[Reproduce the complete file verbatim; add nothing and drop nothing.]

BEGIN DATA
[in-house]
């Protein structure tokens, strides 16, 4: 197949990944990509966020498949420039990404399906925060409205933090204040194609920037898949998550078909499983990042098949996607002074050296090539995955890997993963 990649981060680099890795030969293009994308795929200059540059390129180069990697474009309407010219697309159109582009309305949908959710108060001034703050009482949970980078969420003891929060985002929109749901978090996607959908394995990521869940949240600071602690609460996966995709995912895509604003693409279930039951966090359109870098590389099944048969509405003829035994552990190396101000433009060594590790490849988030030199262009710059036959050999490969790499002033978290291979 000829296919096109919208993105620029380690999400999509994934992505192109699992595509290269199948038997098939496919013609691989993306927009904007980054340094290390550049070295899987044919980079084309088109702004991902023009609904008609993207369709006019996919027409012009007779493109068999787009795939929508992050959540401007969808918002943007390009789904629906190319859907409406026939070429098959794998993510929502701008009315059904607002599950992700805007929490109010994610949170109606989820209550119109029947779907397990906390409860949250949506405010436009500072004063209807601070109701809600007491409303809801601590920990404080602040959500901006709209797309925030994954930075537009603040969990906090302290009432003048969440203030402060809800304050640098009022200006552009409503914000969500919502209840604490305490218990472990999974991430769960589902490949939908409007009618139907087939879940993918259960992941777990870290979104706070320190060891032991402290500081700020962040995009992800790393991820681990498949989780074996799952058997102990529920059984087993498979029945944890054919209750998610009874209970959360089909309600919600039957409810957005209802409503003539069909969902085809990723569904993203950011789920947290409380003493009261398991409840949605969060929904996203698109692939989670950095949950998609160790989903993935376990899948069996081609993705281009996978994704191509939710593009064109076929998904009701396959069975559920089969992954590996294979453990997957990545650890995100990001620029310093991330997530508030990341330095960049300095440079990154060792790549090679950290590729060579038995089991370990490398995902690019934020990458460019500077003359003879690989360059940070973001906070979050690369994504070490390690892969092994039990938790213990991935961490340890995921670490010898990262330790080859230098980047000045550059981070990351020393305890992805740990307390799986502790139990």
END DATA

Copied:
[in-house]
């Protein structure tokens, strides 16, 4: 197949990944990509966020498949420039990404399906925060409205933090204040194609920037898949998550078909499983990042098949996607002074050296090539995955890997993963 990649981060680099890795030969293009994308795929200059540059390129180069990697474009309407010219697309159109582009309305949908959710108060001034703050009482949970980078969420003891929060985002929109749901978090996607959908394995990521869940949240600071602690609460996966995709995912895509604003693409279930039951966090359109870098590389099944048969509405003829035994552990190396101000433009060594590790490849988030030199262009710059036959050999490969790499002033978290291979 000829296919096109919208993105620029380690999400999509994934992505192109699992595509290269199948038997098939496919013609691989993306927009904007980054340094290390550049070295899987044919980079084309088109702004991902023009609904008609993207369709006019996919027409012009007779493109068999787009795939929508992050959540401007969808918002943007390009789904629906190319859907409406026939070429098959794998993510929502701008009315059904607002599950992700805007929490109010994610949170109606989820209550119109029947779907397990906390409860949250949506405010436009500072004063209807601070109701809600007491409303809801601590920990404080602040959500901006709209797309925030994954930075537009603040969990906090302290009432003048969440203030402060809800304050640098009022200006552009409503914000969500919502209840604490305490218990472990999974991430769960589902490949939908409007009618139907087939879940993918259960992941777990870290979104706070320190060891032991402290500081700020962040995009992800790393991820681990498949989780074996799952058997102990529920059984087993498979029945944890054919209750998610009874209970959360089909309600919600039957409810957005209802409503003539069909969902085809990723569904993203950011789920947290409380003493009261398991409840949605969060929904996203698109692939989670950095949950998609160790989903993935376990899948069996081609993705281009996978994704191509939710593009064109076929998904009701396959069975559920089969992954590996294979453990997957990545650890995100990001620029310093991330997530508030990341330095960049300095440079990154060792790549090679950290590729060579038995089991370990490398995902690019934020990458460019500077003359003879690989360059940070973001906070979050690369994504070490390690892969092994039990938790213990991935961490340890995921670490010898990262330790080859230098980047000045550059981070990351020393305890992805740990307390799986502790139990």